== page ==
So over Valentine's Day? Bleeding heart vine is for you!

Pink flower

As we all enjoy the welcome winter breeze following what is usually a very busy time of year for most, there is another sentiment drifting through the air. The one that coincides with Valentine’s Day in the month of February — love. Love is a fundamental part of our lives: love for the sea, love for the earth and all its beings, love for one another and love for the gift of life. But with love comes some not-so-pleasant feelings too: loss, longing and sometimes even heartbreak.

Once you’ve set your sights on bleeding heart vine, the common name becomes self-explanatory. The deep red corolla emerges from the calyx, which is white at first, and the calyx undergoes a spectacular transformation to a beautiful lavender, then eventually brown as it ages. The unique liana, which refers to bleeding heart’s growth habit as a vine, or a twining shrub, Clerodendron thomsoniae, has very few varieties in comparison to some other tropical lianas, which makes it quite the exclusive statement piece.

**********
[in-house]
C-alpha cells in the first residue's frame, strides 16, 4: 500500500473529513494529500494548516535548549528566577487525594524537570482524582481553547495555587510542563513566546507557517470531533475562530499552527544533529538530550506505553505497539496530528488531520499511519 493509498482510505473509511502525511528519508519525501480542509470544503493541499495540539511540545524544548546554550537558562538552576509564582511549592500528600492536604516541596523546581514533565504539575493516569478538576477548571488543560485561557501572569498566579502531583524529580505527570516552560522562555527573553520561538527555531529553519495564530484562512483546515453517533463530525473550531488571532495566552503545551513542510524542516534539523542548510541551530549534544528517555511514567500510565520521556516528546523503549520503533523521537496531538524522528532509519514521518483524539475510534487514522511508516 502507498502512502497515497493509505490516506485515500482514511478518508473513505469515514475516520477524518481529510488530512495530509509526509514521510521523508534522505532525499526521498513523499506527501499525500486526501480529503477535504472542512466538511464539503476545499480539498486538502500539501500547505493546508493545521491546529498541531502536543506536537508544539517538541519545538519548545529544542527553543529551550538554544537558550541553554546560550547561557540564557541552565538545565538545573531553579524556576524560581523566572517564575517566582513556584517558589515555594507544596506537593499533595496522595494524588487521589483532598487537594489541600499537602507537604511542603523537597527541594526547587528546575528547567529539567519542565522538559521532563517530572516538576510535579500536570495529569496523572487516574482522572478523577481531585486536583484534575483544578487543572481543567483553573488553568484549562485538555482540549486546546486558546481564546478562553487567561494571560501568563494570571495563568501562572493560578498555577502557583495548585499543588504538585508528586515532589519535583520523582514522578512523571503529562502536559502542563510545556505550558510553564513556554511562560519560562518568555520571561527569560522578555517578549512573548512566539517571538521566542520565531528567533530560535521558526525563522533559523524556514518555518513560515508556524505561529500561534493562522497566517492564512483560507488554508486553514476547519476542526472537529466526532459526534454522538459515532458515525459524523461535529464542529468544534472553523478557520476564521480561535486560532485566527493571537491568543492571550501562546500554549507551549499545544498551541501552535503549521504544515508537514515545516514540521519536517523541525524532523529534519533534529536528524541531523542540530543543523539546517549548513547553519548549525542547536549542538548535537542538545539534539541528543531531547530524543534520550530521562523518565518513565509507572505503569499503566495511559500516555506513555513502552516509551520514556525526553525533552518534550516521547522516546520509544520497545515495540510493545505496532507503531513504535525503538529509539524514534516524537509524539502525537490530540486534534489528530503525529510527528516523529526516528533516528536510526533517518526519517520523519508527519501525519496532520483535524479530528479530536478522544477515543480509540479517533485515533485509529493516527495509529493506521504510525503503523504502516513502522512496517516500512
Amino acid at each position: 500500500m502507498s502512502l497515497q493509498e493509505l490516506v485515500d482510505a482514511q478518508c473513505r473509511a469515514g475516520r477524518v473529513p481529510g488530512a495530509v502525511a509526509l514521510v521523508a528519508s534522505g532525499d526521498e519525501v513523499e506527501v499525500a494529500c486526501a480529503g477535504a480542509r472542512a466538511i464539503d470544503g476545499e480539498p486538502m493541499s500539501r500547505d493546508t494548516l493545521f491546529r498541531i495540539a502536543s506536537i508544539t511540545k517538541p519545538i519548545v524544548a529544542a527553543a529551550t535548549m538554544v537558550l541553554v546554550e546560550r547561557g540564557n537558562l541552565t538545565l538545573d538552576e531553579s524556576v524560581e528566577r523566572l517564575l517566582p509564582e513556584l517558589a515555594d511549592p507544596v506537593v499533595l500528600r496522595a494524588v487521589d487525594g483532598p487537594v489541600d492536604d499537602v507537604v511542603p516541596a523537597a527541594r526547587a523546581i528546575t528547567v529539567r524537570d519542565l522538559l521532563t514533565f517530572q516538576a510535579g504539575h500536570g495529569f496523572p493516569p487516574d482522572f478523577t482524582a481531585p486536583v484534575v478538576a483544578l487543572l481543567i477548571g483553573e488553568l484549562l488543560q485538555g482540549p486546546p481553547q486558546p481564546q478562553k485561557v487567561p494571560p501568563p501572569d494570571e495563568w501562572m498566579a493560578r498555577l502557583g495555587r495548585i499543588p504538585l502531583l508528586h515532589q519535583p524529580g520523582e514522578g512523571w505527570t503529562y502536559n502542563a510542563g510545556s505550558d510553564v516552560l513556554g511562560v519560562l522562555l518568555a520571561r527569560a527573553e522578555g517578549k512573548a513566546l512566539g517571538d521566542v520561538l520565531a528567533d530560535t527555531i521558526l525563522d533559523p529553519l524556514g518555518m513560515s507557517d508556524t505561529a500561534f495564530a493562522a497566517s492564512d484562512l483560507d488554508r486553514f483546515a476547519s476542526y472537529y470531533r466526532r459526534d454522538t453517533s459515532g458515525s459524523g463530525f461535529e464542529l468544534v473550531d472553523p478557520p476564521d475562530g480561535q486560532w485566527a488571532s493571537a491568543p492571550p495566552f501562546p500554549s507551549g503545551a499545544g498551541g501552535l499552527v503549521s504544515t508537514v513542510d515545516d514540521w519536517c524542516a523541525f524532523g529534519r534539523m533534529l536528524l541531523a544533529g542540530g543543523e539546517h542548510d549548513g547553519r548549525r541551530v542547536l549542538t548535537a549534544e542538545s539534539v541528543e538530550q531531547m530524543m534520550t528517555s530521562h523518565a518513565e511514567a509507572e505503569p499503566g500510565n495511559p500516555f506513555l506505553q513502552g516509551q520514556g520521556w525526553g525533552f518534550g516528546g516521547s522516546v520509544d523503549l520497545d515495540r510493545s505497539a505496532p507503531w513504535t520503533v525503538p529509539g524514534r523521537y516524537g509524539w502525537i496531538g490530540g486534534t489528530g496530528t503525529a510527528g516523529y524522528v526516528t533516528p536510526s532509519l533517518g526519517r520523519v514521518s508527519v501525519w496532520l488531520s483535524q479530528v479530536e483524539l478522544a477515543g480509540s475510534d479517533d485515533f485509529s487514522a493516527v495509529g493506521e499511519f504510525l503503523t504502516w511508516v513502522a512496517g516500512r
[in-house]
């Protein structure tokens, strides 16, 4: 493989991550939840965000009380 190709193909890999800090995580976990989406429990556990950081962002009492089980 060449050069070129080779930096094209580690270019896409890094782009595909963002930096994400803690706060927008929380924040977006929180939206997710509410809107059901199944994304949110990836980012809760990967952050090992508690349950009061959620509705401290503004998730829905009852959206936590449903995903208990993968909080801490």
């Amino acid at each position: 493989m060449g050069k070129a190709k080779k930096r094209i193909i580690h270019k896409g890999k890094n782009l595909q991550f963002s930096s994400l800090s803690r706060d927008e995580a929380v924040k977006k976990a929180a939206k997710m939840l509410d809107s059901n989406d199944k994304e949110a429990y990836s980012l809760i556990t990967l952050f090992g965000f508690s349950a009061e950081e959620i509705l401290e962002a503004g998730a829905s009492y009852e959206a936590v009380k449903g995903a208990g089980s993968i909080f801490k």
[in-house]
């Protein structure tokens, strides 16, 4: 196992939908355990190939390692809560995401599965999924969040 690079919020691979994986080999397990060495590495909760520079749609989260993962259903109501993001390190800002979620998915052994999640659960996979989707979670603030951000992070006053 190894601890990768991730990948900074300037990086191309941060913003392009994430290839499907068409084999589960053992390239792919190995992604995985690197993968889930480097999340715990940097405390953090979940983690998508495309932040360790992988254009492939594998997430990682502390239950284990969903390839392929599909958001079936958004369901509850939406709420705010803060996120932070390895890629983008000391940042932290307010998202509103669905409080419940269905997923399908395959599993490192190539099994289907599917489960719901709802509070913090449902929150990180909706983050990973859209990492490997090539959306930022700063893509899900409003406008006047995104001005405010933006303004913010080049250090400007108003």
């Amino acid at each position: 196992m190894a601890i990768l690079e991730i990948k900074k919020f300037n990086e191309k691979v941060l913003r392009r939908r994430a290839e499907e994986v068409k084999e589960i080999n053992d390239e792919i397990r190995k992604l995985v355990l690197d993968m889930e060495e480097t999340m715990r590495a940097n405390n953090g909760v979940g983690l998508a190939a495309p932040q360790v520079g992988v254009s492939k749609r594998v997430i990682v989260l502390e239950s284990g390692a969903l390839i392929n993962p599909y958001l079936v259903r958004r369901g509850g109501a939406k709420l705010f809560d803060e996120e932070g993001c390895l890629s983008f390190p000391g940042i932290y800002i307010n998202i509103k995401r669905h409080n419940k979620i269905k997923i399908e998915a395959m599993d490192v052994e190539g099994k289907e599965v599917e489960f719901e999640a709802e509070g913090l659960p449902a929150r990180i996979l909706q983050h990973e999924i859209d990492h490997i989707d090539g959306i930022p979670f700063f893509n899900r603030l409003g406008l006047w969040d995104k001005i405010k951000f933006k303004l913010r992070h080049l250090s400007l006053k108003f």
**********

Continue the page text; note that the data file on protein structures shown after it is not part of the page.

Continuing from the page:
Native to tropical West Africa, it is widely used in the tropics and subtropics as an ornamental. Not to be confused with Dicentra spectabilis, a lovely woodland plant in temperate climates, which is also called bleeding heart – unfortunately, the two are not related. If grown as a vine, bleeding heart does appreciate some type of structure to climb on and should be cut back somewhat frequently to reduce crowding and improve air flow; however, it is meaningful to remember that this liana blooms on new growth.

In being consistent with frequent pruning, the bleeding heart vine will be less likely to fall victim to mealybug and spider mite, which are both known pests of this charming plant. It appreciates a rich, but well-draining soil and needs to be kept evenly moist, but not wet. Growing up to 15 feet (sometimes higher) in height, with a spread roughly one-third the size of its height, it thrives in full, direct sun. The blooms will appear year-round and are typically most prolific in the summer months.

Quite effortlessly propagated by cuttings rooted in water or soil, it is an appealing addition to any garden space. In Camana Bay, bleeding heart vine can be found in Gardenia Court climbing nearly as high as the buildings it uses for support.

This article was originally published in the February 2023 edition of Camana Bay Times.

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